# Log-normal distribution and neural connections

I have some data from neuroscience, to be more precise a set of data which represents the connections between brain cells (so called "axons"). These connections form a binary tree as depicted below. Interestingly when I look at the lengths of these edges (i.e. axons) at each depth, the lengths are lognormally distributed. I.e. the black edges length has a lognormal distribution, the orange edges length has a lognormal distribution and so on.

More then that, even if I look at the distribution of the lengths of all edges from all depths, still I do observe a lognormal distribution. I dont add the edges up but just again consider each edges length as the Random Variables Value and plot its distribution.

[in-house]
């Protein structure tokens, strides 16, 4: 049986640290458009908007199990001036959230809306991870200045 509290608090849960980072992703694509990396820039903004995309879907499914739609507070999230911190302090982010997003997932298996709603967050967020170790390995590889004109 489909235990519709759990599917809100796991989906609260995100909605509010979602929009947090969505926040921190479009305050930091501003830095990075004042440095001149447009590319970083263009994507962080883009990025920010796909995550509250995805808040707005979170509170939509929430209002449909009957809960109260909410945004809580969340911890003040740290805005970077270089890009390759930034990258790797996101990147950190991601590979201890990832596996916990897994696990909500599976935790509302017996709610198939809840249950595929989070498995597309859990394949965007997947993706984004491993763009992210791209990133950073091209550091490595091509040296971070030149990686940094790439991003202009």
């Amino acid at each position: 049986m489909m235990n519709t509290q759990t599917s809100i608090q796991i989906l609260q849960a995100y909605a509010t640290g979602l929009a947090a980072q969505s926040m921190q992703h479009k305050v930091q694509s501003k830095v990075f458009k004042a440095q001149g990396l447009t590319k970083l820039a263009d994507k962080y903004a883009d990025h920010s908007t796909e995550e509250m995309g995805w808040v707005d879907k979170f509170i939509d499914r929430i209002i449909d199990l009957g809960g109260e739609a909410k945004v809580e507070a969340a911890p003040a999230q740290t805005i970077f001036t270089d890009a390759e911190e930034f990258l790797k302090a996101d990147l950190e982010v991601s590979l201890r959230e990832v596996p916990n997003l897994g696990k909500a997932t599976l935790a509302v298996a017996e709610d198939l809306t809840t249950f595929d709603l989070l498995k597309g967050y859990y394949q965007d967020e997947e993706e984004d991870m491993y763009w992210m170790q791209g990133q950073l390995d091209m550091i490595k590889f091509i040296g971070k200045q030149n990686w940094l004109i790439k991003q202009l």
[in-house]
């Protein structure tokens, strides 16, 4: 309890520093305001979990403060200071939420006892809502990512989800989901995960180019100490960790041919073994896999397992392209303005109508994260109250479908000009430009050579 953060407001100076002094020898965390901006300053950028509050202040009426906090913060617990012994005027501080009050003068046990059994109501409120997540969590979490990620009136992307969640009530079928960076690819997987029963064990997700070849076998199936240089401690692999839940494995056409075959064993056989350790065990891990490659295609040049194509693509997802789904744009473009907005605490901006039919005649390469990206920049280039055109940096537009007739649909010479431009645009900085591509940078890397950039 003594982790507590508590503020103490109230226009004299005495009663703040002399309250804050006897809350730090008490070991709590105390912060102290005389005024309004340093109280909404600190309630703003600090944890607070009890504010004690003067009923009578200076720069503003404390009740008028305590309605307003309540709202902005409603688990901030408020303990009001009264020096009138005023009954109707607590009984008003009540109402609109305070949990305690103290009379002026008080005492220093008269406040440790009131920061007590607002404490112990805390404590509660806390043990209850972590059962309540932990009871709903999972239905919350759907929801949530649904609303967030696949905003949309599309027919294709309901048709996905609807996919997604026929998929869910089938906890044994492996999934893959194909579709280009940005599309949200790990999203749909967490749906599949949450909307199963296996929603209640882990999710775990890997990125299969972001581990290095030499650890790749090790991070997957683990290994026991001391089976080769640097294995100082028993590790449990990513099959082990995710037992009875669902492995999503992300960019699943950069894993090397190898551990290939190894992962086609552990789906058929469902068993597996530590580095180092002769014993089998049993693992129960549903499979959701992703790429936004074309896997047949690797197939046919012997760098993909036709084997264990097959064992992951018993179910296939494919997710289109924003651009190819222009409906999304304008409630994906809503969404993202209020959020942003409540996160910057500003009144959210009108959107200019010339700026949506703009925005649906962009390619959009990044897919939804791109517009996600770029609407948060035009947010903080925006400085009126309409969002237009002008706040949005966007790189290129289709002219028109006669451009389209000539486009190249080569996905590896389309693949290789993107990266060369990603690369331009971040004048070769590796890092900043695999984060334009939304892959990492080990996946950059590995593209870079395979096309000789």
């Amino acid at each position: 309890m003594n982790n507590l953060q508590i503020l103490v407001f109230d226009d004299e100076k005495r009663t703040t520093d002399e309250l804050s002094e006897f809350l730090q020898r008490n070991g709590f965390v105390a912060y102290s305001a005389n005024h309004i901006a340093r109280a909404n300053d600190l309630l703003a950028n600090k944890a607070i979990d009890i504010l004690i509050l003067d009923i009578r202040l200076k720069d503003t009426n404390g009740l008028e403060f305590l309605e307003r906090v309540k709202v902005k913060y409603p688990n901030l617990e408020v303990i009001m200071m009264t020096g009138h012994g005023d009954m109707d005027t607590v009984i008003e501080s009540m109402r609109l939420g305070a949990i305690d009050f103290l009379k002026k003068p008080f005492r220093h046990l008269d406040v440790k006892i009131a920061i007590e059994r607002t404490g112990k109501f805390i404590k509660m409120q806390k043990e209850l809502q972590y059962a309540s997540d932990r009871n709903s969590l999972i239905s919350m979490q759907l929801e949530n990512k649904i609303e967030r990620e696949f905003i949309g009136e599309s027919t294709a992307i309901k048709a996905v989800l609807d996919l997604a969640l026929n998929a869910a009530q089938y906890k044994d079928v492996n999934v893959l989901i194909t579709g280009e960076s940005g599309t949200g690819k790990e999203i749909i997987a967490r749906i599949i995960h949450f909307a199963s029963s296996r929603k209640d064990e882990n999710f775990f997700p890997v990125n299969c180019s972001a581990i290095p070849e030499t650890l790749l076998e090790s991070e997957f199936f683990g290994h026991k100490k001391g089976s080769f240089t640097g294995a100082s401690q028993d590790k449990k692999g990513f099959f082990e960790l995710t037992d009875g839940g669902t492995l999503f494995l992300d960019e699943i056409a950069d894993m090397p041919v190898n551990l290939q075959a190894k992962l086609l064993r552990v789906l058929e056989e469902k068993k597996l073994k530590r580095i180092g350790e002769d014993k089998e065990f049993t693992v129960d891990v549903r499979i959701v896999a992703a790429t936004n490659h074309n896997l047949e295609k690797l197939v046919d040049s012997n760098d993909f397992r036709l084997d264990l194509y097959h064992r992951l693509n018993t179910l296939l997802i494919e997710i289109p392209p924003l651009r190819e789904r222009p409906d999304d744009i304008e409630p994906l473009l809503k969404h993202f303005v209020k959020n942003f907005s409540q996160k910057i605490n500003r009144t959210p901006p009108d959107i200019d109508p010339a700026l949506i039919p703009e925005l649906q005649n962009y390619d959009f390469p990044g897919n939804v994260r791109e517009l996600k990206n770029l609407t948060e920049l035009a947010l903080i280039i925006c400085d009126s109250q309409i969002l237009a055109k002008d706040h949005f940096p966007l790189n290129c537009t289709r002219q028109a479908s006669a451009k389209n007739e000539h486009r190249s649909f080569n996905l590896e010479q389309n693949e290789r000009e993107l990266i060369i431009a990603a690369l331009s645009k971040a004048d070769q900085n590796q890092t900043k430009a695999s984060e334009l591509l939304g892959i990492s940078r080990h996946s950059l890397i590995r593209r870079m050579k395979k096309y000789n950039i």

So my question is: How can it be explained analytically, that from lognormals at each depth also a lognormal over all depths arise? The Log-normal and Gamma distributions can easily be made to look similar. They are defined on the same support $(0, \infty)$, and can be "mound-shaped" given the appropriate parameters. Is it possible that a Gamma distribution can model your data?
If so, there is a straightforward answer to your question. The Gamma distribution has the additive property, that is, if $$X_i \sim \text{Gamma}(\alpha_i, \beta), \text{ for } i = 1, 2, ..., n,$$ then $$\sum_{i = 1}^n X_i \sim \text{Gamma}(\sum_{i = 1}^n \alpha_i, \beta),$$ which can be proven using characteristic functions. Perhaps this explains the interesting behavior you see.